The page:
A man can dream

Socrates.— If all goes well, the time will come when one will take up the memorabilia of Socrates rather than the Bible as a guide to morals and reason… The pathways of the most various philosophical modes of life lead back to him… Socrates excels the founder of Christianity in being able to be serious cheerfully and in possessing that wisdom full of roguishness that constitutes the finest state of the human soul. And he also possessed the finer intellect.

Nietzsche in The Wanderer and his shadow

About makagutu

As Onyango Makagutu I am Kenyan, as far as I am a man, I am a citizen of the world

20 thoughts on “A man can dream

  1. archaeopteryx1 says:

    wisdom full of roguishness” – I like that!


  2. nannus says:

    Well, I have my doubts about Socrates. Among other problems I see in his philosophy, he is one of those at the root of the tradition to think that the body and the this-worldly life is bad. I think he somehow hated life and thought that it kept him back in the cave and that after death he would be freed into the “real” life of which the life on this earth was only a shadow.
    His last words where that he owed Asclepius a rooster. Asclepius is the god of medicine and he had just been freed from his “disease”, life, by drinking the “medicine” of hemlock (and I think it was Nietzsche himself who pointed out this). The anti-body, anti-life, anti-joy-tradition of christianity and other religions has one of its roots in Socrates who had a strong influence on early Christianity.


    • makagutu says:

      Since it is difficult to differentiate the thoughts of Socrates and those of Plato, we could say that he influenced early christian thought though this has always been placed at the doorstep of Plato.

      Am not sure he hated life. I don’t think a person who believes an unexamined life is not worth living hates life, ignorance maybe but not life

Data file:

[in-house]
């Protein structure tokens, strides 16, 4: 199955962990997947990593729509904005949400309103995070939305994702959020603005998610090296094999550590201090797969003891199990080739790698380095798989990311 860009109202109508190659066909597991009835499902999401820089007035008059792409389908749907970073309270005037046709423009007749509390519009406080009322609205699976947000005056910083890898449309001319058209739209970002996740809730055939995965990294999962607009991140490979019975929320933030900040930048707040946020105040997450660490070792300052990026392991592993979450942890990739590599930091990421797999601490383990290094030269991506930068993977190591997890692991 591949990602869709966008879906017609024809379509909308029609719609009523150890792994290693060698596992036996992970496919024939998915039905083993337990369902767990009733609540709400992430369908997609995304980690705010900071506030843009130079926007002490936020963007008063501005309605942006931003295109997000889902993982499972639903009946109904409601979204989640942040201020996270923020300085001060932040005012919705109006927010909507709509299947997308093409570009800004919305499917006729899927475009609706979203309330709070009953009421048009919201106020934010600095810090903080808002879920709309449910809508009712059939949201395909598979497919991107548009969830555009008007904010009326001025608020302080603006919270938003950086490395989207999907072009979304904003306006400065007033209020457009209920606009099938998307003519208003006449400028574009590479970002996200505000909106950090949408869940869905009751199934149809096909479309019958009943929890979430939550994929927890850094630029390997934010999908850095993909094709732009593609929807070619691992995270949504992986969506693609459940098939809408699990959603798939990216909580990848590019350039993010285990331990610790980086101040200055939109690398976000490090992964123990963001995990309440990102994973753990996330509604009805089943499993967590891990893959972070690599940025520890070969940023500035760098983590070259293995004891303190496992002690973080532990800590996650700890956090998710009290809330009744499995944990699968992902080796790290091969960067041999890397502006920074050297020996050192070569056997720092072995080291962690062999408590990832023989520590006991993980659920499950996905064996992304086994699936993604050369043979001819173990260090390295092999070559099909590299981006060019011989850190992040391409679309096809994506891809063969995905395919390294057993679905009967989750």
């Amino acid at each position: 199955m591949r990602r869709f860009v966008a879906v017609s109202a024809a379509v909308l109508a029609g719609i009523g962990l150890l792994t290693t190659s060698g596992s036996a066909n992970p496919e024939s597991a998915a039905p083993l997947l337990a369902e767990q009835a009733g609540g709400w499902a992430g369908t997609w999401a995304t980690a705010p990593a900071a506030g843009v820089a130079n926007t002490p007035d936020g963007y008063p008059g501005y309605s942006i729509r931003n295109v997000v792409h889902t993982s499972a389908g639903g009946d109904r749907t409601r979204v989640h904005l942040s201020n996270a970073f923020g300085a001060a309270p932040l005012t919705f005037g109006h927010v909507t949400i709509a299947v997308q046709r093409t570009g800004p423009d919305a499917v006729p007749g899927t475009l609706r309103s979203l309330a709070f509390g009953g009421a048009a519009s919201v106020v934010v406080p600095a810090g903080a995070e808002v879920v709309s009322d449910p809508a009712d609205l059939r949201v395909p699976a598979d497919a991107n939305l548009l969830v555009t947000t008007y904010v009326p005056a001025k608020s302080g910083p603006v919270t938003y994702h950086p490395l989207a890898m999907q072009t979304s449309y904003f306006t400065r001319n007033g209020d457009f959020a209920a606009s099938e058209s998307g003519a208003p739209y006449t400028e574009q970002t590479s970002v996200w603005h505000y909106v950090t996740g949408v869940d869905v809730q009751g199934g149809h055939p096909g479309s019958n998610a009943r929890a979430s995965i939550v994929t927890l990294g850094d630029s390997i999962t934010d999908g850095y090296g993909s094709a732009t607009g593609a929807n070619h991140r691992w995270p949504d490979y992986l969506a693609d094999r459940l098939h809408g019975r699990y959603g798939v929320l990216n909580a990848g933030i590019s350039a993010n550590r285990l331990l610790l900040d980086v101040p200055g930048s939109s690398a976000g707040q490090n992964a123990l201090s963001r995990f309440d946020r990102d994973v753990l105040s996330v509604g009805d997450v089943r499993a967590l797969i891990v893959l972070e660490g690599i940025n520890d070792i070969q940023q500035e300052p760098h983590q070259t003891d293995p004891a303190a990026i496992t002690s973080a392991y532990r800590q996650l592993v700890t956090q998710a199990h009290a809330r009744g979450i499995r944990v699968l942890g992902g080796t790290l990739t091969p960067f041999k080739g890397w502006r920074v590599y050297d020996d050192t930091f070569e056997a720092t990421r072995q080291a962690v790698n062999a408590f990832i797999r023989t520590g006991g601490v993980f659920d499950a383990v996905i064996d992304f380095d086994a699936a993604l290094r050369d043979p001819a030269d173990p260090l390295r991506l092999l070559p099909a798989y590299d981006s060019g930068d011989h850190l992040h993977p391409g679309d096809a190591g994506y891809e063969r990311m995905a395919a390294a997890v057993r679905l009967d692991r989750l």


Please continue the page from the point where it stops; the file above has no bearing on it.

3. themodernidiot says:

    Excepting that he was a philandering, misogynistic, asshole, sure.


    • makagutu says:

      So far as I can tell from the little available biographical sketches, he says the hardest to get along with of all the women there are but there is no indication he was an asshole, misogynistic though I am aware he could have said

      by all means marry, if you get a good wife you will be happy, if a bad one you will become a philosopher.


      • archaeopteryx1 says:

        According to biographical info I’VE read, Socrates wife was an absolute harpy, which may have contributed to his eagerness to drink the hemlock, but as for his misogyny – he lived in an area that stretched at LEAST from Greece to Mesopotamia, that had been misogynistic for at more than three thousand years, would anyone REALLY have expected him to think or act that contrary to the norm? The mores of the ancient world are being compared here, to modern ones – of course, they were different.

        Women in America didn’t receive the right to vote until 1920, and women in the Bahamas, not until 1950 – how can anyone condemn Socrates for his misogyny in the late Bronze Age?


  4. vastlycurious.com says:

    I think I need to revisit Socrates, my last visit was in the 70’s……..especially after the comment from themodernidiot : )


  5. aguywithoutboxers says:

    Absolutely. And Socrates had the wisdom to know that he was far from divine. Good job! 🙂


  6. Sonel says:

    I’ve always liked his quotes. This one is one my favourites : True wisdom comes to each of us when we realize how little we understand about life, ourselves, and the world around us.

    Have a great day Mak! 😀


  7. paarsurrey says:

    Socrates was a messenger prophet of the One-True-God. He received Revelation from Him; that is the source of his wisdom.



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